- Nigerian Investment Promotion Commission (NIPC) Business Registration
Registration with NIPC is vital where the newly registered company intends to engage in pioneer sectors that will involve investing in infrastructure within Nigeria. Such a company shall be eligible for tax exemption for a period between three to five years. The NIPC has to designate companies that are qualified for pioneer status and thereby eligible for tax exemptions.
- Obtaining Business Permit
Business Permit is issued by the Ministry of Interiors, to enable wholly-owned foreign companies to conduct business within Nigeria. Business Permit must not be confused with the NIPC business registration, as the two of them are entirely different. The Business Permit is mostly relevant where a foreign-owned company intends to apply for expatriate quotas, which will enable its staff or director to migrate to Nigeria to work, as both Business Permit and expatriate quotas are usually processed together.
- Expatriate Quota:
This is consent in writing issued by the Minister of Interior on behalf of the Federal Government of Nigeria to a foreign-owned company duly registered with the Corporate Affairs Commission to employ or bring into Nigeria expatriates. The expatriate quotas are issued to the company and not to the individual expatriates.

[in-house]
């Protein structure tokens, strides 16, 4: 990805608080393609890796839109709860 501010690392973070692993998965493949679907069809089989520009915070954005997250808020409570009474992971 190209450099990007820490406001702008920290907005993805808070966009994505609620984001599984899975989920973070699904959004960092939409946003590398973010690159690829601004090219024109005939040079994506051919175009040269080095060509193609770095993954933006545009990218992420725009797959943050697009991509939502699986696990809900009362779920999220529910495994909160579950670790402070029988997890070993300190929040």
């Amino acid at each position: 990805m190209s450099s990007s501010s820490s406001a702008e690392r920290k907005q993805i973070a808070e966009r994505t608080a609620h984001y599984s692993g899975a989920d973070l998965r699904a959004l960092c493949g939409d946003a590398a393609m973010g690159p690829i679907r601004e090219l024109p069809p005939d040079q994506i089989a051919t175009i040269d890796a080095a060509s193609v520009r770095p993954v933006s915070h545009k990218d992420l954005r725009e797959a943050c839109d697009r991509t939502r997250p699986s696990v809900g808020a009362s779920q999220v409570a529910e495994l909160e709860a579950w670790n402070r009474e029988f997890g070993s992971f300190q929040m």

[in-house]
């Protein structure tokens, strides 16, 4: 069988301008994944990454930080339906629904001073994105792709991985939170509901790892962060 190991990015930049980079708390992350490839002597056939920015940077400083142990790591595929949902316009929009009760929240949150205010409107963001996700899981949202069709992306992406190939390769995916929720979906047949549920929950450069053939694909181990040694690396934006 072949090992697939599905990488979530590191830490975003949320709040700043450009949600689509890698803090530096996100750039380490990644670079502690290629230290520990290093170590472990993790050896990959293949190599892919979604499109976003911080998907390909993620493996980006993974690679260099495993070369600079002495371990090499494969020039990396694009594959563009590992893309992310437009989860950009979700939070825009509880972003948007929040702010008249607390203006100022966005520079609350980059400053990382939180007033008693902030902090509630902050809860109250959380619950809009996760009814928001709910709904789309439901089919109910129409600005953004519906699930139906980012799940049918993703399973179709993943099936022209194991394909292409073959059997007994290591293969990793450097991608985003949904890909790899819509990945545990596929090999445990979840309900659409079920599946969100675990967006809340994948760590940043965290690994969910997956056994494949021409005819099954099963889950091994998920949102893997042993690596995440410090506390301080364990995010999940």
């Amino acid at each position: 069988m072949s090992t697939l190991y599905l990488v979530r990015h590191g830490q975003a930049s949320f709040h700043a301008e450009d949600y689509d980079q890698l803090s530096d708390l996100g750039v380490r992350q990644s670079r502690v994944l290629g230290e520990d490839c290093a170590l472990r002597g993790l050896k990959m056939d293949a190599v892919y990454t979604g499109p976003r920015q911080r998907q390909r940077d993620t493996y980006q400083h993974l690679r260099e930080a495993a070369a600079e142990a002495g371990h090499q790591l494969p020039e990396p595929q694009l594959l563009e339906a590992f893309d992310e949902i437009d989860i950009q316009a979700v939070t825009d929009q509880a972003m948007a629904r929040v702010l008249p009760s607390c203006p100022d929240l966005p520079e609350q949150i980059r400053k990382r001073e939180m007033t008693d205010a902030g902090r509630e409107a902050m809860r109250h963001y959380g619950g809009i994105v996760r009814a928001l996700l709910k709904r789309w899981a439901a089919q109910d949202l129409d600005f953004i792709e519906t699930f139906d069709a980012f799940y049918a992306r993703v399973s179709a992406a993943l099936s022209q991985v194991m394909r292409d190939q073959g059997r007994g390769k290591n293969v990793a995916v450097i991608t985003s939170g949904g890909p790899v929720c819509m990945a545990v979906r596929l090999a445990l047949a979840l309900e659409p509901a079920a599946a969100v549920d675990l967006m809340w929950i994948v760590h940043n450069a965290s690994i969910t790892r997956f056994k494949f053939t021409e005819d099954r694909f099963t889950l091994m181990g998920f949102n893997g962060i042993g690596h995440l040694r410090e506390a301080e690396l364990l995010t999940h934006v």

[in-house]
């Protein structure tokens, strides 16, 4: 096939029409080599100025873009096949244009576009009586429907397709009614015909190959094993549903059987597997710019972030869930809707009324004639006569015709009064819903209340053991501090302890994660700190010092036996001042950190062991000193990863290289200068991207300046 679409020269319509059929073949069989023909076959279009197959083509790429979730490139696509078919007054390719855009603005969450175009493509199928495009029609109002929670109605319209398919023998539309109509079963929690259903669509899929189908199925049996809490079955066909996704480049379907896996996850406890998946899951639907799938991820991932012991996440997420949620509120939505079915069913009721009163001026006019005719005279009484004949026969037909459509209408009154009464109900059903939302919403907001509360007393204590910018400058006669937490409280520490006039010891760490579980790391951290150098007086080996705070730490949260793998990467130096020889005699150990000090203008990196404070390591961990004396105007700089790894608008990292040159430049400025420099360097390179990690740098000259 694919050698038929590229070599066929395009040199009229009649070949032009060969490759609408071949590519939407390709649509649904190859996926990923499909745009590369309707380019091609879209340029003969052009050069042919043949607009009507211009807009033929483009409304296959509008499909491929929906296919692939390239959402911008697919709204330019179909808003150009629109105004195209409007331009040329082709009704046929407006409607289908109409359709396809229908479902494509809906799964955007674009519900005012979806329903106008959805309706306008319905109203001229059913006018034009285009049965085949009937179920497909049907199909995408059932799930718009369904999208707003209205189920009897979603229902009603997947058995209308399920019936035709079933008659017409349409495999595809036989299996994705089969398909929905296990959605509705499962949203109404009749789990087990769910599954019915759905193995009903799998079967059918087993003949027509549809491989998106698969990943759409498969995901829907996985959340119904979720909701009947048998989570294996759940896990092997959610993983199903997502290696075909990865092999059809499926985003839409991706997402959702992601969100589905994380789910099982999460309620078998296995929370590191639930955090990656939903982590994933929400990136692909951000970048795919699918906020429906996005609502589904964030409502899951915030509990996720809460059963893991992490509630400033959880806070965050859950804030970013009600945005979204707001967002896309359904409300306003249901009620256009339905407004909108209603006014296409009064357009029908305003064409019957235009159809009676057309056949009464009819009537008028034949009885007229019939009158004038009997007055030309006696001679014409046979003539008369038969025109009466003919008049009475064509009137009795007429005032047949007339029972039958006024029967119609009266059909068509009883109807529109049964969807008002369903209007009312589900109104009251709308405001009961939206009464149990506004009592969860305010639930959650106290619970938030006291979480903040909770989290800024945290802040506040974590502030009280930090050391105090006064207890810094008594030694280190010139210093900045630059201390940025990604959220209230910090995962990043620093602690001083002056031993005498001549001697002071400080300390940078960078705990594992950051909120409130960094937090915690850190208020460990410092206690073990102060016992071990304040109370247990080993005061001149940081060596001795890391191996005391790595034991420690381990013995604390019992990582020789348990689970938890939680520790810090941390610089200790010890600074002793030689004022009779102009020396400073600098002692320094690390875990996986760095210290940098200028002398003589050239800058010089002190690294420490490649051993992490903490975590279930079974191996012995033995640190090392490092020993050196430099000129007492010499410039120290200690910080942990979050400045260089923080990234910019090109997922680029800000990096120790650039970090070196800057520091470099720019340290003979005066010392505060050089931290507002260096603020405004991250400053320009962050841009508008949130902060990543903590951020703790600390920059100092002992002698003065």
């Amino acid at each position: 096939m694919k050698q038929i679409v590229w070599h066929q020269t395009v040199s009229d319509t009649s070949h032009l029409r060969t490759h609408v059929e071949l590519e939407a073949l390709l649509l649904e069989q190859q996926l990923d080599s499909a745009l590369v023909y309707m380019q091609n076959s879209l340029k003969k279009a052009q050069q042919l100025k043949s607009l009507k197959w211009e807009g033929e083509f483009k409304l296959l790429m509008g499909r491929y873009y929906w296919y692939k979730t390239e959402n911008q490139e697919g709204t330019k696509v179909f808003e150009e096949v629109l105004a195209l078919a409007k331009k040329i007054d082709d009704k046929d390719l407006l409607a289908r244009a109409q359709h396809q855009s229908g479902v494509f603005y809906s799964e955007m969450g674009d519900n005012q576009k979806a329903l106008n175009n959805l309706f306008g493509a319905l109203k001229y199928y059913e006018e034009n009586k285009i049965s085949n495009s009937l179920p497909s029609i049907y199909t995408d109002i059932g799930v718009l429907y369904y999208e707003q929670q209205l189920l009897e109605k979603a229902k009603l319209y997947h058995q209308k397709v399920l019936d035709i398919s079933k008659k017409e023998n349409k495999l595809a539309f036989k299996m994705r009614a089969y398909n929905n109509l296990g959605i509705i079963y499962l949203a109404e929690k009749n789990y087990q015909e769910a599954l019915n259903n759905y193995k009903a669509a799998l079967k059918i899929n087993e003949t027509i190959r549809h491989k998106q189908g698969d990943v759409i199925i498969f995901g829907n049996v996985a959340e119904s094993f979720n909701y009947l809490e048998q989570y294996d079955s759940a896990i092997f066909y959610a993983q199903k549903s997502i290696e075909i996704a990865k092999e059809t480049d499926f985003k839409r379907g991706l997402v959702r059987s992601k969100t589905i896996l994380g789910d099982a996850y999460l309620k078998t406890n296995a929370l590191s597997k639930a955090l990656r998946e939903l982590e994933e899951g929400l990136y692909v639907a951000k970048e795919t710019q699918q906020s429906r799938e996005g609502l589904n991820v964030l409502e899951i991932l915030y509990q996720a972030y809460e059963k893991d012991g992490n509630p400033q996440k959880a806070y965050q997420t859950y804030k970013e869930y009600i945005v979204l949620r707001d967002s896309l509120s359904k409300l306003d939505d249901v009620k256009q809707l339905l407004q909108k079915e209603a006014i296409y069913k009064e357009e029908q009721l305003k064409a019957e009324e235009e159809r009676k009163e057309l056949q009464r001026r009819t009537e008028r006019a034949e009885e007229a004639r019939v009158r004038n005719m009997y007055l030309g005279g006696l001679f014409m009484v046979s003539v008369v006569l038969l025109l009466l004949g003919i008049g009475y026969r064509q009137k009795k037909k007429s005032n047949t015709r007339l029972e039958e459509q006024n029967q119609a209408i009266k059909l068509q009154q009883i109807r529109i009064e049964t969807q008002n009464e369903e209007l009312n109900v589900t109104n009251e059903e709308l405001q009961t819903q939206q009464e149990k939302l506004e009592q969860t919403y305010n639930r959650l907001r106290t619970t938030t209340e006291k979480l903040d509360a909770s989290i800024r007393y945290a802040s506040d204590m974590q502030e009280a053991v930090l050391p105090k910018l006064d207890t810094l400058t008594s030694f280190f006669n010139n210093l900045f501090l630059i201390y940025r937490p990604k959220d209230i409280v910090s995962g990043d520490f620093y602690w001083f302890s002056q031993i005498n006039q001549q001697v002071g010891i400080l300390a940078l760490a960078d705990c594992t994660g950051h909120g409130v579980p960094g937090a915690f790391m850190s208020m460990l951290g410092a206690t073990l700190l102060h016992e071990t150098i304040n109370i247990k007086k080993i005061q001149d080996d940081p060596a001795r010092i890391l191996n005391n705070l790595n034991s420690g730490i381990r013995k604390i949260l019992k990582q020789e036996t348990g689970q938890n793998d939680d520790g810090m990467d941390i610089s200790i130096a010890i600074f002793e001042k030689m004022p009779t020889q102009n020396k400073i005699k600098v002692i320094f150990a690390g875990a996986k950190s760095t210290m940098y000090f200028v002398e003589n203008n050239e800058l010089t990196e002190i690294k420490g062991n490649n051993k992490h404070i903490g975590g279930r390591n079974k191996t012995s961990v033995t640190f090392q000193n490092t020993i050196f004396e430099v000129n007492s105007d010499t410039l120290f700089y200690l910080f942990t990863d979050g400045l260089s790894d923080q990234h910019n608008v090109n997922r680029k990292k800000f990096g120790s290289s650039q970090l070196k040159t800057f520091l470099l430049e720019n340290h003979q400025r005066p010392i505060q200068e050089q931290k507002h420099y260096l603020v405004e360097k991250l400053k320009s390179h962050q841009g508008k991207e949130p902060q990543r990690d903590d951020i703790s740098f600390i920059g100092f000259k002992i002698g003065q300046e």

- National Office of Technology Acquisition and Promotion (NOTAP) Registration:
Where the business of the company would require the company to enter into an agreement(s) with any person outside Nigeria which is wholly or partially connected with the use or supply or trademarks and patents, technical/management expertise or assistance, basic or detailed engineering, machinery or plant, such agreements are required to be registered with the NOTAP.
- Application for Tax Registration: VAT and Corporate Tax:
Every company is expected to register with the Federal Inland Revenue Services (FIRS) for Income Tax and Value Added Tax (VAT) purposes within 6 months of incorporation. Upon registration, a tax file shall be opened for such a company in the nearest FIRS office to the company's address. The current Companies Income Tax rate is 30% of profits assessed on a preceding year basis for a company having a turnover of more than 100 Million Naira. The tax rate for a company with less than 100 Million Naira turnover but above Twenty-Five Million Naira is 20% of the profit. A company with less than 25 Million Naira is not liable to pay taxes, but it must also file an annual return with the FIRS.
In Conclusion, it is noteworthy to state that every company with a foreign shareholding must have a minimum of N10,000,000 authorized share capital to be eligible to process the business permit and expatriate with the Federal Ministry of Interiors.
The content of this article is intended to provide a general guide to the subject matter. Specialist advice should be sought about your specific circumstances.